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Literature / Wisconsin


 

The Grandmothers
A Family Portrait
Glenway Wescott
With a New Introduction by Sargent Bush

A North Coast Book


A literary classic back in print

Glenway Wescott's poignant story of nineteenth-century Wisconsin was first published in 1927 as the winner of the prestigious Harper Prize. Like F. Scott Fitzgerald and Ernest Hemingway, Wescott left the Midwest behind to live as a writer in 1920s Paris. In this novel, based on Wescott's own life and family, the young Alwyn Tower leaves Wisconsin to travel in Europe, but finds himself haunted by a family of long-dead spirits—his grandparents and great-uncles and aunts, a generation whose young adulthood was shattered by the Civil War. Their images were preserved in fading family albums of daguerreotypes and in his own fragmented memories of stories told to him by his strong and enduring grandmothers. To disinter and finally lay to rest the family secrets that lingered insistently in his mind, Wescott writes, Alwyn was "obliged to live in imagination many lives already at an end."

The Grandmothers  is the chronicle of Alwyn's ancestors: the bitter Henry Tower, who returned from Civil War battlefields to find his beautiful wife Serena lost in a fatal fever; Rose Hamilton, robust and eager, who yearned to leave the cabin of her bearded, squirrel-hunting brothers for the company of courteous Leander Tower; the boy-soldier Hilary Tower, whose worship of his brother made him desperate; fastidious Nancy Tower, whose love for her husband Jesse Davis could not overcome her disgust with the dirt under his fingernails; Ursula Duff, proud and silent, maligned among her neighbors by her venal husband; Alwyn's parents, Ralph Tower and Marianne Duff, whose happiness is brought about only by the intervention of a determined spinster.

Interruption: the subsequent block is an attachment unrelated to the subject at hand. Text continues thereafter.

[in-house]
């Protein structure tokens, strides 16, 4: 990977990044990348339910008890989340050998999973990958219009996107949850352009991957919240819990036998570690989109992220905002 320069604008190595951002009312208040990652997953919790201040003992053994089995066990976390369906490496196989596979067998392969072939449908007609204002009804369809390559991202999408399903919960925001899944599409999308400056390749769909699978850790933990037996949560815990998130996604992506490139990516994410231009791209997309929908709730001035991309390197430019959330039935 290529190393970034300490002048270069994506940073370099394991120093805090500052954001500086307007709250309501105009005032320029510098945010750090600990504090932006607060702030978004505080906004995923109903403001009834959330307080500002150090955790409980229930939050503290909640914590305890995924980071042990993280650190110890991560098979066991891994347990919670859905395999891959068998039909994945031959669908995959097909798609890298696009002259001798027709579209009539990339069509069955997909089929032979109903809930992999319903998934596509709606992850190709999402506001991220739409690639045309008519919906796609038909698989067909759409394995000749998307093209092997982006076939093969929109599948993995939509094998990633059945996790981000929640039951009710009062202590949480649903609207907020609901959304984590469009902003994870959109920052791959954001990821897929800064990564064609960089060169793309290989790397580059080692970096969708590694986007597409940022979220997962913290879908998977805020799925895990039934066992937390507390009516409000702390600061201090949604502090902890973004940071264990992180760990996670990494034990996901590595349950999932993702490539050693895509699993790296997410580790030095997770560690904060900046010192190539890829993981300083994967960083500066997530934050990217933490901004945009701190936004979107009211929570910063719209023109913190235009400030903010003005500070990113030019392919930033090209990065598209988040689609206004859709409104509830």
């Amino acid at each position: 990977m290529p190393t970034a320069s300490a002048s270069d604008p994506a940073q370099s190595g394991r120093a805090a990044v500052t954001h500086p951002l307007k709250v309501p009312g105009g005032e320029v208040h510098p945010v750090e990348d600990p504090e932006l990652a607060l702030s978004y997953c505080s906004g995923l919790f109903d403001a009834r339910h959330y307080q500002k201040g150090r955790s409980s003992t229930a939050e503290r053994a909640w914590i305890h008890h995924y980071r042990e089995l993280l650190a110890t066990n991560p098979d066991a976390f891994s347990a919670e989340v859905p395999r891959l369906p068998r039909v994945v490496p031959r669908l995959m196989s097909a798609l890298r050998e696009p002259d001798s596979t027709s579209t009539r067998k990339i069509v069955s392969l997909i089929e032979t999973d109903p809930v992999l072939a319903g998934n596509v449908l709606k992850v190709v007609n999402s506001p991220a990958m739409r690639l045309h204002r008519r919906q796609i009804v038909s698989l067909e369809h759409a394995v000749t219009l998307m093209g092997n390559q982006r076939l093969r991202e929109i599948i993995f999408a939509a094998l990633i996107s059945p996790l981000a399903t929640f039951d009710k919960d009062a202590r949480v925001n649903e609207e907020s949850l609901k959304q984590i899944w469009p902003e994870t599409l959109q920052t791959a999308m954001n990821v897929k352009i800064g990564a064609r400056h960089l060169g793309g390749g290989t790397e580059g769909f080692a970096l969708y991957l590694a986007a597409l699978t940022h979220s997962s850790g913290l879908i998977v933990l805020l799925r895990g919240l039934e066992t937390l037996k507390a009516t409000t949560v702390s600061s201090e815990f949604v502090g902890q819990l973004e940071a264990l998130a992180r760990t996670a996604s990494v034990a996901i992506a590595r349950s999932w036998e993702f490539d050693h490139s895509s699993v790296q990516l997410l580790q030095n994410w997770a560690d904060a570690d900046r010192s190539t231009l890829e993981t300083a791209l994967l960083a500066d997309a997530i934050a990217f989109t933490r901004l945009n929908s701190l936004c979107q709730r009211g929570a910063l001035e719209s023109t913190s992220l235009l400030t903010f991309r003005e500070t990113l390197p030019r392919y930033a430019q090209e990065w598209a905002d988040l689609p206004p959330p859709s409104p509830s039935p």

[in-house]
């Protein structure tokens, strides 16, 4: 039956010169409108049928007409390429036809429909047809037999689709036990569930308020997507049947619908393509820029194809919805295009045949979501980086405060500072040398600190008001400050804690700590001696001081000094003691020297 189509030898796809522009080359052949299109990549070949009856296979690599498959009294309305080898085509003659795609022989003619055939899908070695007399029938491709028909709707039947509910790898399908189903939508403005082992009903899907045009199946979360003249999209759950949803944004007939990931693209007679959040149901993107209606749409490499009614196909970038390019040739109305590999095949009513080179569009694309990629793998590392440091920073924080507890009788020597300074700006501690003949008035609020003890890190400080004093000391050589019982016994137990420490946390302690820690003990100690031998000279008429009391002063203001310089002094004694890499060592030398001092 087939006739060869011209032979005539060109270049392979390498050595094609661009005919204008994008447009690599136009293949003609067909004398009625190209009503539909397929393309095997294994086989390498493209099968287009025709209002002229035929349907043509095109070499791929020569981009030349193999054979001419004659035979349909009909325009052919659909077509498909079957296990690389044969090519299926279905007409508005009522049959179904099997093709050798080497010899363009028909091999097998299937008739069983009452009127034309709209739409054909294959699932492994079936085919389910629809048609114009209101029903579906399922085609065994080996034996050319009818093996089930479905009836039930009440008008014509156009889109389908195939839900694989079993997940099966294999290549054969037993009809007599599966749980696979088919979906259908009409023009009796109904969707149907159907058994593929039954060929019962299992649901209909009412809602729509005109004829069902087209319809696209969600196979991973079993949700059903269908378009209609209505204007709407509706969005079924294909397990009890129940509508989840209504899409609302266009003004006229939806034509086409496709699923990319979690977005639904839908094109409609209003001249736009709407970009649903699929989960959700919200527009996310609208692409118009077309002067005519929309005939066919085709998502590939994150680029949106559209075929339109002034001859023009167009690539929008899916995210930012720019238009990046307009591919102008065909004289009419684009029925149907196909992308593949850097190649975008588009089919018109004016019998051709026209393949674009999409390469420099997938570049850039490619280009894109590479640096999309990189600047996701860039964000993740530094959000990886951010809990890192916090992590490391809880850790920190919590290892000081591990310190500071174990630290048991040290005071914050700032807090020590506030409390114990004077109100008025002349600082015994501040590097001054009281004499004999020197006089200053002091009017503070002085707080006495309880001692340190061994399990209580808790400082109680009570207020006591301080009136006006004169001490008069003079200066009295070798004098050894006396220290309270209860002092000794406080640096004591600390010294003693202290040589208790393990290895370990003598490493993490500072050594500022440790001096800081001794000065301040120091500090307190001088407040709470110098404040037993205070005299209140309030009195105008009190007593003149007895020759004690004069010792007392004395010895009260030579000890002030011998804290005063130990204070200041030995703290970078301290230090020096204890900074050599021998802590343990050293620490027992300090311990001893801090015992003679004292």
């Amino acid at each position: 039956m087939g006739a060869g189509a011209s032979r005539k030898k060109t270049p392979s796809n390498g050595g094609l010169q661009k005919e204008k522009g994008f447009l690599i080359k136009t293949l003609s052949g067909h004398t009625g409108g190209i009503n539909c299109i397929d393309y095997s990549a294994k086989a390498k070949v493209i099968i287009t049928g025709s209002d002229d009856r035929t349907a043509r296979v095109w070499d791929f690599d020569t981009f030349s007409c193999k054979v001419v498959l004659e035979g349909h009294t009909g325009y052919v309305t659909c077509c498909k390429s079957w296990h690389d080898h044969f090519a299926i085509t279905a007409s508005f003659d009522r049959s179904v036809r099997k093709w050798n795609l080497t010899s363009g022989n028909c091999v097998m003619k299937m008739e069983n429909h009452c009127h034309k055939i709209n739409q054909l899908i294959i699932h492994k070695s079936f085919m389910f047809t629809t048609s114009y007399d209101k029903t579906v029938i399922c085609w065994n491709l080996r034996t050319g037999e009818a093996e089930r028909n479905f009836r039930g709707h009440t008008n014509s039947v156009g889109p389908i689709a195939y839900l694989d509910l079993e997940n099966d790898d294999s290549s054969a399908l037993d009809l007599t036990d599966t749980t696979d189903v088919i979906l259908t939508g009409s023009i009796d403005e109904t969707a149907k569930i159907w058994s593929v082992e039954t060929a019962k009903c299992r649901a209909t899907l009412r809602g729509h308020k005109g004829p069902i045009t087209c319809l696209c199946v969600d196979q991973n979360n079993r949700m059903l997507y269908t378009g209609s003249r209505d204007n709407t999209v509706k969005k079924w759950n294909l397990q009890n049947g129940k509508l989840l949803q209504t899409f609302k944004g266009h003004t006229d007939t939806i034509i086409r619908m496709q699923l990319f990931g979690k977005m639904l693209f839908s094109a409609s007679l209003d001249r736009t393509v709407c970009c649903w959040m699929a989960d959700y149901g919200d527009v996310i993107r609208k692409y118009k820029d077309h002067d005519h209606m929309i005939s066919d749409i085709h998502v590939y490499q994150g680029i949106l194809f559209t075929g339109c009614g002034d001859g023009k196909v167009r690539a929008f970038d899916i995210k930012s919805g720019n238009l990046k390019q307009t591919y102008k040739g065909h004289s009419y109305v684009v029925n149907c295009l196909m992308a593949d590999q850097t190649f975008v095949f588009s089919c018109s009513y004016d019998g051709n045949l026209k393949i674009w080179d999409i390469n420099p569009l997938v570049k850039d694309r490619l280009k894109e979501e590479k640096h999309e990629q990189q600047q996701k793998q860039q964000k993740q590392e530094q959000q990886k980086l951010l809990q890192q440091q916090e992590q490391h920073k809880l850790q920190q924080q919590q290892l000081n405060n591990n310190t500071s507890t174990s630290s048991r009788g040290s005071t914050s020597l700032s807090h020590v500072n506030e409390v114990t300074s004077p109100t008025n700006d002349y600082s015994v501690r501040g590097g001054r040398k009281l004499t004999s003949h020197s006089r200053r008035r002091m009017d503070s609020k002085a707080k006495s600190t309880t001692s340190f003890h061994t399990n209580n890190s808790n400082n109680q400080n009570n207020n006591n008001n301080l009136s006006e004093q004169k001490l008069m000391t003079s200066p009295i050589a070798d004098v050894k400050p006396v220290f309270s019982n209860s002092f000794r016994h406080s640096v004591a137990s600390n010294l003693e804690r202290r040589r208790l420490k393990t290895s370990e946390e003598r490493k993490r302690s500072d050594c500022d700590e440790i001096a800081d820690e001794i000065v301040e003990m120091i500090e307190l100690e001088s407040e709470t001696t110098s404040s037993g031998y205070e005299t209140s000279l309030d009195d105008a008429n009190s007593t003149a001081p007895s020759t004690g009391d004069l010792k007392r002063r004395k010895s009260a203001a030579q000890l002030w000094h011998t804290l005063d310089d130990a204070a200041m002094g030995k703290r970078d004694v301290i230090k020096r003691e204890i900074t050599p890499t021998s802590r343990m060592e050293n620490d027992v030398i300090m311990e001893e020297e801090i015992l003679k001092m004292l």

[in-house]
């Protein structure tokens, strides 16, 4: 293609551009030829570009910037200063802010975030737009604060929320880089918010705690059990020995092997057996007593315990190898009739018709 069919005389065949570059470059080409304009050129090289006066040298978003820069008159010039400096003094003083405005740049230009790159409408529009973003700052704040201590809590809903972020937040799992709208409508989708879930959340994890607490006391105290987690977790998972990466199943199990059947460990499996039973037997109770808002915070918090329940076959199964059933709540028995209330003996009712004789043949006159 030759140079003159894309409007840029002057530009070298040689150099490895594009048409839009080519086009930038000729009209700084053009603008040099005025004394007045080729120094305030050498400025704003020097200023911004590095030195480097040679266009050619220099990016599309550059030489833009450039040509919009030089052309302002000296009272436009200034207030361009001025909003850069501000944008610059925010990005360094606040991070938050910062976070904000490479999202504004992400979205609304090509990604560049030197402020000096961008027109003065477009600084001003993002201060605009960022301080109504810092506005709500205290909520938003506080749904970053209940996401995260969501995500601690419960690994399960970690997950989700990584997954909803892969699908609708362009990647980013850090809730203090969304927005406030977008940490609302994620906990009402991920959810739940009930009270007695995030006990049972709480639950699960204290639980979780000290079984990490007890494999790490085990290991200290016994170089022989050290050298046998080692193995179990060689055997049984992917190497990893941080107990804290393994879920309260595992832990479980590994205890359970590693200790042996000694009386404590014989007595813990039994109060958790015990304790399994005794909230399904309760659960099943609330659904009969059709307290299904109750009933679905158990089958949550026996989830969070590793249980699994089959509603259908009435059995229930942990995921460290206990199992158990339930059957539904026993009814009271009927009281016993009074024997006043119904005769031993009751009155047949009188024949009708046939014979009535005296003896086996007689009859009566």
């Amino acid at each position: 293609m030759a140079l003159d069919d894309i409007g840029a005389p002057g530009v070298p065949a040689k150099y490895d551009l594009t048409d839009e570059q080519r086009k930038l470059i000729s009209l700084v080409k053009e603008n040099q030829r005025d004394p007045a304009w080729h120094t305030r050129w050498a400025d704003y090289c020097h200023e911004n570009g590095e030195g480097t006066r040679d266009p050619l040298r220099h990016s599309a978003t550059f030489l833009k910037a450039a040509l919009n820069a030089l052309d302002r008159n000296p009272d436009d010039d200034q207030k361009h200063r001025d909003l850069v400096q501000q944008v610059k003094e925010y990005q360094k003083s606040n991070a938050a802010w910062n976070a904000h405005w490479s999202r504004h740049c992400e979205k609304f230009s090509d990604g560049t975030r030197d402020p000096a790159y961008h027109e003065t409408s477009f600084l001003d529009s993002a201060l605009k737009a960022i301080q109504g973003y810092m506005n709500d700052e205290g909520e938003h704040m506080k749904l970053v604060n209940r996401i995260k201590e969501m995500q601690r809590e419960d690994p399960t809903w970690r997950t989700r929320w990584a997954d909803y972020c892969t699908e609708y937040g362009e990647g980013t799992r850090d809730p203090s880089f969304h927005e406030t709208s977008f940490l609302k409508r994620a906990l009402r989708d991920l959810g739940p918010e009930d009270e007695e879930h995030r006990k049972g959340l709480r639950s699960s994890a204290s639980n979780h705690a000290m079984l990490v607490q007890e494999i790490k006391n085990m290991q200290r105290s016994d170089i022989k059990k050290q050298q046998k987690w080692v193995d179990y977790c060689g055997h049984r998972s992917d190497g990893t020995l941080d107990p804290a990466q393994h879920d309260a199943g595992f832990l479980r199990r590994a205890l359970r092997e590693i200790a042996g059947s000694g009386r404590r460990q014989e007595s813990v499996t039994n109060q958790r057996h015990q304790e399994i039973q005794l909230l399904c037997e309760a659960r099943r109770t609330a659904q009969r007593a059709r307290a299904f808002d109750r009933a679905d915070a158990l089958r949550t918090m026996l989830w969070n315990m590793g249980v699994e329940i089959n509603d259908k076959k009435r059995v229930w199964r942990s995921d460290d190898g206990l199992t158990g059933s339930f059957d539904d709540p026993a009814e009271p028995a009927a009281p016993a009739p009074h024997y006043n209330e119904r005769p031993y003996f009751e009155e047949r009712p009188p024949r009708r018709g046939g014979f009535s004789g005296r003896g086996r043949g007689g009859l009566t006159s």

From reviews of the first edition:

"The Grandmothers  is made out of thick, rich layers of human problems and personalities. To read The Grandmothers is to be washed by waves of cleansing pity."—Harry Salpeter, New York World, 1927

"Distinguished by sensitive interpretation... an epic of the pioneer family... It was the grandmothers who made America, and the grandfathers submitted to them their own and the nation's destiny."—John Carter, New York Times Book Review, 1927

Glenway Wescott (1901–1987) was born in Kewaskum, Wisconsin. He was raised on a farm with an extended family, and The Grandmothers  was his first major literary work. Among his other books are Goodbye, Wisconsin: The Apple of the Eye and Pilgrim Hawk. Wescott's journals from 1937 to 1955 were published by Farrar Strauss Giroux under the title Continual Lessons in 1990.

Inquiries regarding review copies, events, and interviews can be directed to the publicity department at publicity@uwpress.wisc.edu or (608) 263-0734.

the cover of The Grandmothers is dominated by a sepia toned photo of a woman in pioneer dress tending a cow.

May 1996
LC: 96-001902 PS
408 pp. 5 x 7 1/2

The cloth edition, ISBN 978-0-299-15020-4, is out of print, but the paperback is still available.

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Paper $26.95 t
ISBN 978-0-299-15024-2
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